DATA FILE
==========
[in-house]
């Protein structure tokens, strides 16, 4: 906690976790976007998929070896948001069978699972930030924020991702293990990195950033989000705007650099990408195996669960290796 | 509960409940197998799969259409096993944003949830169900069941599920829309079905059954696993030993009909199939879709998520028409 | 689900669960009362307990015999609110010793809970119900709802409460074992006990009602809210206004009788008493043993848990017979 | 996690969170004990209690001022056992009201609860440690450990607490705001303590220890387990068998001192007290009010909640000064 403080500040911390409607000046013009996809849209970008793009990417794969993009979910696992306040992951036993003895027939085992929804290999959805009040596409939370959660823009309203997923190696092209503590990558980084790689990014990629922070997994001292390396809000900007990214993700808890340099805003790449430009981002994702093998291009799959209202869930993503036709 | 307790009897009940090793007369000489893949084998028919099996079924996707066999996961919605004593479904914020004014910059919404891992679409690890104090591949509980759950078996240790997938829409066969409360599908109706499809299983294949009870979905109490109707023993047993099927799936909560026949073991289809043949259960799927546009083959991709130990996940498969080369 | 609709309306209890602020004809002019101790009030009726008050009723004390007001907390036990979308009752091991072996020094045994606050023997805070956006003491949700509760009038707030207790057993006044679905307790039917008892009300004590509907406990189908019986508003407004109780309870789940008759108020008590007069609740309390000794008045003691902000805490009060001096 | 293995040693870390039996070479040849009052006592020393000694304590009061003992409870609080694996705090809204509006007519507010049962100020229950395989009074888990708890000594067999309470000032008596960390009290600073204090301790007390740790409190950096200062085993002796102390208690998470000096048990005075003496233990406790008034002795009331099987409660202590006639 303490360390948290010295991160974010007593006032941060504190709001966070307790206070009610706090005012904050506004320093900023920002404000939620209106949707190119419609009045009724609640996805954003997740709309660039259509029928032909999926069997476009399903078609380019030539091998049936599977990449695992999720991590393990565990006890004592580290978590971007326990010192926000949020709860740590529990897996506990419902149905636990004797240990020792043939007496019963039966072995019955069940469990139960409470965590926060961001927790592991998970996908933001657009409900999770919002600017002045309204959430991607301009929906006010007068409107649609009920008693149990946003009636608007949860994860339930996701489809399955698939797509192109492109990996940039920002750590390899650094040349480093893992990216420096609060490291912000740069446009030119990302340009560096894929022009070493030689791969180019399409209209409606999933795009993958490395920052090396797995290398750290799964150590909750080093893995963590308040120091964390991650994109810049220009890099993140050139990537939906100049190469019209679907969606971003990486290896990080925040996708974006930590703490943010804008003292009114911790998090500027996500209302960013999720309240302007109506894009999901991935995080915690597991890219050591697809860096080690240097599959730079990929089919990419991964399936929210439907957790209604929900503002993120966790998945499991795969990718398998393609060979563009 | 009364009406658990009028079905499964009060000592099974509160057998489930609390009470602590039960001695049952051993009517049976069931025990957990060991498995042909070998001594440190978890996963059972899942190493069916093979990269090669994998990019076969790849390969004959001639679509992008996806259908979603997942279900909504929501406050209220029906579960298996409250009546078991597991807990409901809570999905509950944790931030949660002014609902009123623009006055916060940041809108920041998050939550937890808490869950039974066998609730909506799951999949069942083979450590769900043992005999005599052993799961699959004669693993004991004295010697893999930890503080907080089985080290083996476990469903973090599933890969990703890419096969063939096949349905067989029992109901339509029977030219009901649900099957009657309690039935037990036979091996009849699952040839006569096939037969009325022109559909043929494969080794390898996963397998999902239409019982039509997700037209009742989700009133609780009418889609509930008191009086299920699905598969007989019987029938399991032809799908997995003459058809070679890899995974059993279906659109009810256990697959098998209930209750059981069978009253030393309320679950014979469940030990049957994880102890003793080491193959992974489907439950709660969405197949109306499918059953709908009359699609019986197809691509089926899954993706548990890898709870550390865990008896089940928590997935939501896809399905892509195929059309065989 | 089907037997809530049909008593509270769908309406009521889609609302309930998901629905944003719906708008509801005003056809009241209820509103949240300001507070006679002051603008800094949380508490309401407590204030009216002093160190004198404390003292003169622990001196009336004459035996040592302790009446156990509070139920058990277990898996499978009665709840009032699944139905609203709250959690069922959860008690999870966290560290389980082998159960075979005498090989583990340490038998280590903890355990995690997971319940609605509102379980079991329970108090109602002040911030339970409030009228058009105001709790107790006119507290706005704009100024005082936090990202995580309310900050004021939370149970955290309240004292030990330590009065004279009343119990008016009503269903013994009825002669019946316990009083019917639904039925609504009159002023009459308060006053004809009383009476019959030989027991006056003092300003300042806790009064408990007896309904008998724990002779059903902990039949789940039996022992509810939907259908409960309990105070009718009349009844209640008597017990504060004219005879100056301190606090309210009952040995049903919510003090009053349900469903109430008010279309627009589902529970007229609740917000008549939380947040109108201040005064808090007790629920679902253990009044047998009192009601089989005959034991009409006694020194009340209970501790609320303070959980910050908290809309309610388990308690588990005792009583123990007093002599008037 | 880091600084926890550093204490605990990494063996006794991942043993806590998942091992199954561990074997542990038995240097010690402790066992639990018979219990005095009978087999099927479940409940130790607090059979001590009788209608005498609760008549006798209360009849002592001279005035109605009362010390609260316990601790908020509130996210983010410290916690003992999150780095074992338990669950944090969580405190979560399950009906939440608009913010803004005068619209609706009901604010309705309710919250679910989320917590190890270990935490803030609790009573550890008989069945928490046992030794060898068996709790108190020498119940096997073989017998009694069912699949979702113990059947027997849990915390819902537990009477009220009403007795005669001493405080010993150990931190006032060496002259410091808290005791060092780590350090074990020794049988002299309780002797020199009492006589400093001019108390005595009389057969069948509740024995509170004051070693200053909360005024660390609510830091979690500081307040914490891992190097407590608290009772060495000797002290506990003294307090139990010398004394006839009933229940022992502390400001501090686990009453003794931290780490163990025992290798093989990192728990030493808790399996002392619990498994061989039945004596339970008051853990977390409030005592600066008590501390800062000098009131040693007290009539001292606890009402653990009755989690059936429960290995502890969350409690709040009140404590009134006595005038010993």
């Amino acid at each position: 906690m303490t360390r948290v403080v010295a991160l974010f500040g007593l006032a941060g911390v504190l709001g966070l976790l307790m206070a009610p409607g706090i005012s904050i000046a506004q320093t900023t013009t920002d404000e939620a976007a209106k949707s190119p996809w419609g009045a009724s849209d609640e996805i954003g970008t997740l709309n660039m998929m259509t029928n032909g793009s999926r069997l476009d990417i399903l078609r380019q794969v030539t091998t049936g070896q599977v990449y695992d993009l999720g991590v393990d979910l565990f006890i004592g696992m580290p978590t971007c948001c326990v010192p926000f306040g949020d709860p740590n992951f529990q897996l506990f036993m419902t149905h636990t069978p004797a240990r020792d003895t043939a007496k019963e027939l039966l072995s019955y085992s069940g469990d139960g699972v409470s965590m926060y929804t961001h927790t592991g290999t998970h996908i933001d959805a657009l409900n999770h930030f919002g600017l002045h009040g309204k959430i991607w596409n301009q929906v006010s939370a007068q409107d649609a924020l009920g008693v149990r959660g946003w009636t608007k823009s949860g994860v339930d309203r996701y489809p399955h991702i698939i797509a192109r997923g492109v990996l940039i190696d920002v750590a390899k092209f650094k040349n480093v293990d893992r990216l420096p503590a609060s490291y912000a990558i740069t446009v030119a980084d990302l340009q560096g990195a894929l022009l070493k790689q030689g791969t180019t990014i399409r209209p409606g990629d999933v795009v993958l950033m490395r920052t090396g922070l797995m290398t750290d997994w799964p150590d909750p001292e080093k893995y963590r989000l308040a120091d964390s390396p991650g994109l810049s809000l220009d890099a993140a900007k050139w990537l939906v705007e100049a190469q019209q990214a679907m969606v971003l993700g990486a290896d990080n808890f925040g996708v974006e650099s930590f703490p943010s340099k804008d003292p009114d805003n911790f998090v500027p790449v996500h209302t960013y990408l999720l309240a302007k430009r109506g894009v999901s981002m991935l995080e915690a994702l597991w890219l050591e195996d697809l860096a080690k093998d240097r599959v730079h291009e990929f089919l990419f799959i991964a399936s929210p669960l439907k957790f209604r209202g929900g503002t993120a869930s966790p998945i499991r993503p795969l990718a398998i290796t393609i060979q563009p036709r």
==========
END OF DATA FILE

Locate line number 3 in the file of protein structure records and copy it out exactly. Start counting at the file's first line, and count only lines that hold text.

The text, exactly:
């Amino acid at each position: 906690m303490t360390r948290v403080v010295a991160l974010f500040g007593l006032a941060g911390v504190l709001g966070l976790l307790m206070a009610p409607g706090i005012s904050i000046a506004q320093t900023t013009t920002d404000e939620a976007a209106k949707s190119p996809w419609g009045a009724s849209d609640e996805i954003g970008t997740l709309n660039m998929m259509t029928n032909g793009s999926r069997l476009d990417i399903l078609r380019q794969v030539t091998t049936g070896q599977v990449y695992d993009l999720g991590v393990d979910l565990f006890i004592g696992m580290p978590t971007c948001c326990v010192p926000f306040g949020d709860p740590n992951f529990q897996l506990f036993m419902t149905h636990t069978p004797a240990r020792d003895t043939a007496k019963e027939l039966l072995s019955y085992s069940g469990d139960g699972v409470s965590m926060y929804t961001h927790t592991g290999t998970h996908i933001d959805a657009l409900n999770h930030f919002g600017l002045h009040g309204k959430i991607w596409n301009q929906v006010s939370a007068q409107d649609a924020l009920g008693v149990r959660g946003w009636t608007k823009s949860g994860v339930d309203r996701y489809p399955h991702i698939i797509a192109r997923g492109v990996l940039i190696d920002v750590a390899k092209f650094k040349n480093v293990d893992r990216l420096p503590a609060s490291y912000a990558i740069t446009v030119a980084d990302l340009q560096g990195a894929l022009l070493k790689q030689g791969t180019t990014i399409r209209p409606g990629d999933v795009v993958l950033m490395r920052t090396g922070l797995m290398t750290d997994w799964p150590d909750p001292e080093k893995y963590r989000l308040a120091d964390s390396p991650g994109l810049s809000l220009d890099a993140a900007k050139w990537l939906v705007e100049a190469q019209q990214a679907m969606v971003l993700g990486a290896d990080n808890f925040g996708v974006e650099s930590f703490p943010s340099k804008d003292p009114d805003n911790f998090v500027p790449v996500h209302t960013y990408l999720l309240a302007k430009r109506g894009v999901s981002m991935l995080e915690a994702l597991w890219l050591e195996d697809l860096a080690k093998d240097r599959v730079h291009e990929f089919l990419f799959i991964a399936s929210p669960l439907k957790f209604r209202g929900g503002t993120a869930s966790p998945i499991r993503p795969l990718a398998i290796t393609i060979q563009p036709r």